Southwest school district addresses vaping trend

Wednesday, November 27, 2019

Southwest adds policy for vaping

School districts continually face new obstacles that threaten their students’ safety, and recently, schools have had to adopt polices for the fast growing trend of vaping.

E-cigarettes have gained popularity compared to traditional cigarettes, and there are concerns about this new fad that worry administrators.

Tosha Tilford, Southwest superintendent, said she is concerned about the safety of her students.

“This is dangerous,” she said. “That is all there is to it.”

President Donald Trump looks at the issue on a national level and has decided to take a strong stand on the matter.

“[Vaping] has become a very big business in a short amount of time,” he said during a press conference. “We can’t allow people to get sick, and we can’t have our youth be so affected.”

According to Tilford, when she realized what a health hazard vaping was, she started to ask her administrators if it was a problem in the district.

“We started to notice that the students were bringing them to school,” she said. “And, they were getting them from parents or older siblings.”

This shows the problem there is with children having access to these devices.

“Then, we realized that they could have THC or nicotine in them,” she said. “It is obviously a health concern to inhale anything, but that is an added concern.”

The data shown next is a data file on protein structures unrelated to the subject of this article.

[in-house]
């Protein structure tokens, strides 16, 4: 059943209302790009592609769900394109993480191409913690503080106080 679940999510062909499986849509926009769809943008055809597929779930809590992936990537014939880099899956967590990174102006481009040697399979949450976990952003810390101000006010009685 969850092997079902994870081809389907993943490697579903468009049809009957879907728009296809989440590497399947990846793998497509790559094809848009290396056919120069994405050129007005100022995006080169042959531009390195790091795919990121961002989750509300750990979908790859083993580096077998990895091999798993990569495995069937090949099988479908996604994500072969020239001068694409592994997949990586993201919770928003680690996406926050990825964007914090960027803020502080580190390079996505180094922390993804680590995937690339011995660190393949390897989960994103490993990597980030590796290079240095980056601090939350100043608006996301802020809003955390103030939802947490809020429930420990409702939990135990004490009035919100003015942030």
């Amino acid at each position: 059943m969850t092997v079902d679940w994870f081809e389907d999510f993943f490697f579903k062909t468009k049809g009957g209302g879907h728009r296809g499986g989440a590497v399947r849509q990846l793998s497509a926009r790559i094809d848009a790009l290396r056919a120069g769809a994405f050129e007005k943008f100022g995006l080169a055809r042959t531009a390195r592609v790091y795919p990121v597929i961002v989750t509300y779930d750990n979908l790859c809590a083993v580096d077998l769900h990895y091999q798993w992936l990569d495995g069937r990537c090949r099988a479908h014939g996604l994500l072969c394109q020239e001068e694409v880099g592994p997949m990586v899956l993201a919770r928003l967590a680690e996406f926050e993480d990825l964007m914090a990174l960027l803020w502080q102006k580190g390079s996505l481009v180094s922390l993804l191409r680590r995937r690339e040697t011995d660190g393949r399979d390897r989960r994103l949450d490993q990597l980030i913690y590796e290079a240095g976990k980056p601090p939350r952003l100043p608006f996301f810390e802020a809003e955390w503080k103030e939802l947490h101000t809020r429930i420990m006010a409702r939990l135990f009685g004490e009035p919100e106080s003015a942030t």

E-cigarettes have been around for a while now, but Tilford believes it has just recently entered the school at such a high rate.

“We are seeing it more and more this year,” she said. “That is when we decided to sit down, make decisions and take this to the next level.”

The school district amended the district’s policy and added vaping to the list of don’ts.

“We have one of the strictest policies around here,” she said. “But, that is okay — it isn’t a bad thing.”

Tilford said it definitely feels that no matter what policies are put into place that something new will always pop up.

“A few years ago, the big problem was synthetic marijuana,” she said. “It seems like a challenge to just keep up with the newest fad.”

This really caught Tilford’s attention when she realized she didn’t know what her students could be ingesting.

“People are talking about this and its health risks all over the U.S.,” she said. “We need to take this seriously.”

Tilford said she is not willing to risk the health of students by allowing vaping at the school.

“The fact of the mater is, we are facing something that can cause harm to our children,” she said.

The Southwest vaping policy states that if the vape tests positive for THC, the administrator is to immediately refer to the portion of the policy that references drug possession, distribution and use on school property.

If a student is found in possession or use of any vaping products on district property, district transportation or at any district activity, based on offense, the student will receive anywhere from 3-180 days of out-of-school suspension or equivalent alternative discipline.

The policy also states the punishments are the same for sale, purchase or distribution of any vaping product on school district property, transportation or at any activity.

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